Themes and Meanings
Banal though his mid-life crisis plot of marital infidelity may seem, Peter Nichols places still another version of what he has called the “genetic family trap” under the unblinking, microscopic eye of a steady observer of human passions to produce the kind of detailed texture found in the works of Gustave Flaubert, August Strindberg, Émile Zola, and Leo Tolstoy, all of whom examined marital infidelities and their destructive consequences.
Nichols gives outward forms to those passions in the alter egos or doubles. Stunning though his technique is, it is the ironic truths that technique conveys that place Passion Play in the forefront of modern British dramas about marital infidelity. Those truths reach into psychological, social, and religious arenas of conflict. The deepest personal urges are represented by the instincts of Nell, who comes from a provincial, working-class family, in which the major outlet for her passion (like that of Emma Bovary of Flaubert’s novel) was the church, particularly the music of the church. It was the only place in her rundown village that seemed alive, a place where she heard stories and poetry, joined in the hymns, and enjoyed the streets thronged with people twenty minutes before the service. When her confidence in her marriage crumbles, she realizes that the freedom she and James had eagerly anticipated once their children were gone was in itself an illusion. “Out to lunch, as they say in America,” she repeats at intervals in the play. Her music and James’s art restoration provided each with an out, until the arrival of the seductress Kate. Reanimated, James, who...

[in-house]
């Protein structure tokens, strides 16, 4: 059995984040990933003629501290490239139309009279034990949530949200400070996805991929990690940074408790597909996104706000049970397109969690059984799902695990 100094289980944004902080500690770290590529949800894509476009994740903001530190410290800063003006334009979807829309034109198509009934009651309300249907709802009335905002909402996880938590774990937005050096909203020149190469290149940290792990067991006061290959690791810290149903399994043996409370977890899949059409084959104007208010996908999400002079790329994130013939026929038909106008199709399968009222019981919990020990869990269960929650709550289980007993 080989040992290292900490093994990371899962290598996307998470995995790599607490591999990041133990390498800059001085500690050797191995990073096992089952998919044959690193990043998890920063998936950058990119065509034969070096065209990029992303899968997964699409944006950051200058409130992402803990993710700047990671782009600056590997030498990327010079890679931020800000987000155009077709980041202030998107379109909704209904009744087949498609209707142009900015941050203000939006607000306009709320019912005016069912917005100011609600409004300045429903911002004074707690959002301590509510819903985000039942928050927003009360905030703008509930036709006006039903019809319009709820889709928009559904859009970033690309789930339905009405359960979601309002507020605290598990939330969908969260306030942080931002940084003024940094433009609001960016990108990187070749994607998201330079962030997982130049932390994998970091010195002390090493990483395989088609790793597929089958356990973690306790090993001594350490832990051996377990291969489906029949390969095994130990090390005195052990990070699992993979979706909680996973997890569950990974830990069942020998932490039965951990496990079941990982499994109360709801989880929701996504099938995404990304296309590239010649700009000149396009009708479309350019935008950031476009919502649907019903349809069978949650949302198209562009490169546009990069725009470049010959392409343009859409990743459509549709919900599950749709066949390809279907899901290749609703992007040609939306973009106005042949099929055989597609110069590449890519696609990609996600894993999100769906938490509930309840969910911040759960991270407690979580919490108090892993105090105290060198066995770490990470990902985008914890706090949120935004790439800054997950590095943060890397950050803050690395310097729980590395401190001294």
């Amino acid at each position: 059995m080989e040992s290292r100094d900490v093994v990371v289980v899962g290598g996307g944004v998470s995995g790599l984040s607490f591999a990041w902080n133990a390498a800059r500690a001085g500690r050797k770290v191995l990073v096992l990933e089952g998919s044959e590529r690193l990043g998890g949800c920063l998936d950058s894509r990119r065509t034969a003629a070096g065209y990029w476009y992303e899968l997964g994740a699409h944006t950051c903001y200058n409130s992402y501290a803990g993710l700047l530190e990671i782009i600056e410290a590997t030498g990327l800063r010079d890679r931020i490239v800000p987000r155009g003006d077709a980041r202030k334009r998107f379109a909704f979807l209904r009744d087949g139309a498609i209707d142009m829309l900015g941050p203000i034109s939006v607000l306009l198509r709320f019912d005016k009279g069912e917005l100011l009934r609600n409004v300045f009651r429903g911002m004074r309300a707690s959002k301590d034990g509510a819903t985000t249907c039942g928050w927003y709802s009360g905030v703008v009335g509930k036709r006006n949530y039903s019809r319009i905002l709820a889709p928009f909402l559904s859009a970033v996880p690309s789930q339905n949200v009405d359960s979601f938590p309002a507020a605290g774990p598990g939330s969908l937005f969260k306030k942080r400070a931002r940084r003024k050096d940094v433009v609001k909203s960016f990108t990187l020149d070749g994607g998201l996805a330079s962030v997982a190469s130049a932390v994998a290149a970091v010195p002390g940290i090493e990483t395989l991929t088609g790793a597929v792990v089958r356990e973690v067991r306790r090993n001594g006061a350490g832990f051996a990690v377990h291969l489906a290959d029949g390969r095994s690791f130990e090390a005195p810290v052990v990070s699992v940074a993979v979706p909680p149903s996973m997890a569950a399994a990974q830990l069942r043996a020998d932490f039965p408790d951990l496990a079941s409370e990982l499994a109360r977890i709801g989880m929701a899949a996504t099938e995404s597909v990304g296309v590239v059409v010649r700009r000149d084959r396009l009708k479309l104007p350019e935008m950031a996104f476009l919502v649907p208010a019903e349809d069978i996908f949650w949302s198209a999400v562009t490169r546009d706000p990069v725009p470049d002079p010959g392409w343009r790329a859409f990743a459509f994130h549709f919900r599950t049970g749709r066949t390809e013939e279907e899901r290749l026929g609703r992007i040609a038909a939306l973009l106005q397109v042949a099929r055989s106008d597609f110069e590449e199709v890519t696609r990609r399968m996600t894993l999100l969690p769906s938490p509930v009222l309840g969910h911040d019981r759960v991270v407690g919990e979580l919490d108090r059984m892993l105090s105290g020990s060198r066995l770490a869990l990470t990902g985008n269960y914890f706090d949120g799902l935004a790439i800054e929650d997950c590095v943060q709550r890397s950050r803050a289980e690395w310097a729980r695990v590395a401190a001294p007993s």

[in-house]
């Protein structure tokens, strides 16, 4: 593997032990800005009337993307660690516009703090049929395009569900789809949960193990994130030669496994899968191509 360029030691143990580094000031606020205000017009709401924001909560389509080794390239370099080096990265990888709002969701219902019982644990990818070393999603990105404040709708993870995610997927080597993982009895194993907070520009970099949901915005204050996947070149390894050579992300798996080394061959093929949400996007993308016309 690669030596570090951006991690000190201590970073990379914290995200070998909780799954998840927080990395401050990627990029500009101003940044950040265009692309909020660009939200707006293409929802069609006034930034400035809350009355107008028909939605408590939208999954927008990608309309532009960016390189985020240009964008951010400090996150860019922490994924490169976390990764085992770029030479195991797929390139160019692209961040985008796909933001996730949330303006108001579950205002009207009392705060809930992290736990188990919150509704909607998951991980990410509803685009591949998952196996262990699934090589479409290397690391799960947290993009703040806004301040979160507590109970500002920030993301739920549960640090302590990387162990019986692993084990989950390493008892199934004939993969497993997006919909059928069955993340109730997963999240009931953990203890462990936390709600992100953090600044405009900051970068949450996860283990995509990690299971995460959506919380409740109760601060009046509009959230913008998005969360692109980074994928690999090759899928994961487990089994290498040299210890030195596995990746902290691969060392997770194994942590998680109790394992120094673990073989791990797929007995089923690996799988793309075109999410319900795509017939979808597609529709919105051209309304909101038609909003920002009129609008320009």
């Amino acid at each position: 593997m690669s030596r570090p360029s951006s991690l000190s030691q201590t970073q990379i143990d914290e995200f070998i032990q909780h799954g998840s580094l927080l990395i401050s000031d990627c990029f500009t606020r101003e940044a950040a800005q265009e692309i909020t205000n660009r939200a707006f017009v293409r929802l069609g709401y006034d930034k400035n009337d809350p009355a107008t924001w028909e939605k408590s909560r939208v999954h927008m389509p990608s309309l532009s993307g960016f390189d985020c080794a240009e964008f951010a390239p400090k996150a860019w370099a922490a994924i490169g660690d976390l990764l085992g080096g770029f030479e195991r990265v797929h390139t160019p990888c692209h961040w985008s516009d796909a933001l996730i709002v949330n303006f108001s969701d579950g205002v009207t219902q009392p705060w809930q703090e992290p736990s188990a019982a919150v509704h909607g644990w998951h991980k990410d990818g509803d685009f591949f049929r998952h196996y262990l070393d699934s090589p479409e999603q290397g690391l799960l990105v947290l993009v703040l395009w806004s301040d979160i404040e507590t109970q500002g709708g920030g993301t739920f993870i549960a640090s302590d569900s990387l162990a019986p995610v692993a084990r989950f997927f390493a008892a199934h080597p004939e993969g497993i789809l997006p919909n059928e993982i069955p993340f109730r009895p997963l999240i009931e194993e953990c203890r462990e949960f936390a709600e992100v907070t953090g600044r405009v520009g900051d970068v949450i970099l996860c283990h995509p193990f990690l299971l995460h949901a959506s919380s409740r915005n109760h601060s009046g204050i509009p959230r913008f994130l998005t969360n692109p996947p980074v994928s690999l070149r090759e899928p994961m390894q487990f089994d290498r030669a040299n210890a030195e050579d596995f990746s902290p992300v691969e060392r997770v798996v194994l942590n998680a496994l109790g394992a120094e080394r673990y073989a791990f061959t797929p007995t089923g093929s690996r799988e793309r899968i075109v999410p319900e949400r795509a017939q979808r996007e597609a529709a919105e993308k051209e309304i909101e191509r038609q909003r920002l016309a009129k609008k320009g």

(The entire section is 668 words.)